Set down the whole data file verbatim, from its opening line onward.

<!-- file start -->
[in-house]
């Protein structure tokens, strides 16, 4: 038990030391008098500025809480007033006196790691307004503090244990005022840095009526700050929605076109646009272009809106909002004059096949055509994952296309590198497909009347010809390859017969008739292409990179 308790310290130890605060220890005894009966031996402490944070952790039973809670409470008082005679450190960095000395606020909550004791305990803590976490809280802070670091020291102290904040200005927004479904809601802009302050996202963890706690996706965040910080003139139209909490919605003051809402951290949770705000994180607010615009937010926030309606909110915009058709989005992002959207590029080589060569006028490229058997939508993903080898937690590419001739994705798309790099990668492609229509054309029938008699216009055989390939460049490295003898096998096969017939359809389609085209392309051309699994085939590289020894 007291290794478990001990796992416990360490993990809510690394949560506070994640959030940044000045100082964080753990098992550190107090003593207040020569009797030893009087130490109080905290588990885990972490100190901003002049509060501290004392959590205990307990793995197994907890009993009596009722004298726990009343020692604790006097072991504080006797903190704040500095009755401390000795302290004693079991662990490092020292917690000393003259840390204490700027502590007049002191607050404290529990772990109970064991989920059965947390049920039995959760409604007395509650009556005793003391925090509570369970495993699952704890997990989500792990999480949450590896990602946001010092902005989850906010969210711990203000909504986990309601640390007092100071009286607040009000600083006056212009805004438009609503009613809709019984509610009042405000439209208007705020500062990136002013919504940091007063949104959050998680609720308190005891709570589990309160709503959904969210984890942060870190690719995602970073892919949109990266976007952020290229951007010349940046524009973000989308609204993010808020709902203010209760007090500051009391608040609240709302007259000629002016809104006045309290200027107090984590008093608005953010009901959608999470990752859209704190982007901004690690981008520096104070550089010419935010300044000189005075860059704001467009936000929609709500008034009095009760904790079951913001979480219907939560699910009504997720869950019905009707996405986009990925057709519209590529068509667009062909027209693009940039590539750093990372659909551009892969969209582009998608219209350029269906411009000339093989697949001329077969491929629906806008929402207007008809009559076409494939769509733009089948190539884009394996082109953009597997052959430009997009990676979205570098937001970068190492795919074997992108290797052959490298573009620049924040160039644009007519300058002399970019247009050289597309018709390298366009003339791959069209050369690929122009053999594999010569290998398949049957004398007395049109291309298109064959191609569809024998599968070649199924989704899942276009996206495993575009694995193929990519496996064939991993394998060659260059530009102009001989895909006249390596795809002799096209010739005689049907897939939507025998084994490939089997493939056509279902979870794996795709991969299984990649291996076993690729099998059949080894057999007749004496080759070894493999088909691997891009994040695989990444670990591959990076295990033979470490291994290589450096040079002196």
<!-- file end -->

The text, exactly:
[in-house]
């Protein structure tokens, strides 16, 4: 038990030391008098500025809480007033006196790691307004503090244990005022840095009526700050929605076109646009272009809106909002004059096949055509994952296309590198497909009347010809390859017969008739292409990179 308790310290130890605060220890005894009966031996402490944070952790039973809670409470008082005679450190960095000395606020909550004791305990803590976490809280802070670091020291102290904040200005927004479904809601802009302050996202963890706690996706965040910080003139139209909490919605003051809402951290949770705000994180607010615009937010926030309606909110915009058709989005992002959207590029080589060569006028490229058997939508993903080898937690590419001739994705798309790099990668492609229509054309029938008699216009055989390939460049490295003898096998096969017939359809389609085209392309051309699994085939590289020894 007291290794478990001990796992416990360490993990809510690394949560506070994640959030940044000045100082964080753990098992550190107090003593207040020569009797030893009087130490109080905290588990885990972490100190901003002049509060501290004392959590205990307990793995197994907890009993009596009722004298726990009343020692604790006097072991504080006797903190704040500095009755401390000795302290004693079991662990490092020292917690000393003259840390204490700027502590007049002191607050404290529990772990109970064991989920059965947390049920039995959760409604007395509650009556005793003391925090509570369970495993699952704890997990989500792990999480949450590896990602946001010092902005989850906010969210711990203000909504986990309601640390007092100071009286607040009000600083006056212009805004438009609503009613809709019984509610009042405000439209208007705020500062990136002013919504940091007063949104959050998680609720308190005891709570589990309160709503959904969210984890942060870190690719995602970073892919949109990266976007952020290229951007010349940046524009973000989308609204993010808020709902203010209760007090500051009391608040609240709302007259000629002016809104006045309290200027107090984590008093608005953010009901959608999470990752859209704190982007901004690690981008520096104070550089010419935010300044000189005075860059704001467009936000929609709500008034009095009760904790079951913001979480219907939560699910009504997720869950019905009707996405986009990925057709519209590529068509667009062909027209693009940039590539750093990372659909551009892969969209582009998608219209350029269906411009000339093989697949001329077969491929629906806008929402207007008809009559076409494939769509733009089948190539884009394996082109953009597997052959430009997009990676979205570098937001970068190492795919074997992108290797052959490298573009620049924040160039644009007519300058002399970019247009050289597309018709390298366009003339791959069209050369690929122009053999594999010569290998398949049957004398007395049109291309298109064959191609569809024998599968070649199924989704899942276009996206495993575009694995193929990519496996064939991993394998060659260059530009102009001989895909006249390596795809002799096209010739005689049907897939939507025998084994490939089997493939056509279902979870794996795709991969299984990649291996076993690729099998059949080894057999007749004496080759070894493999088909691997891009994040695989990444670990591959990076295990033979470490291994290589450096040079002196």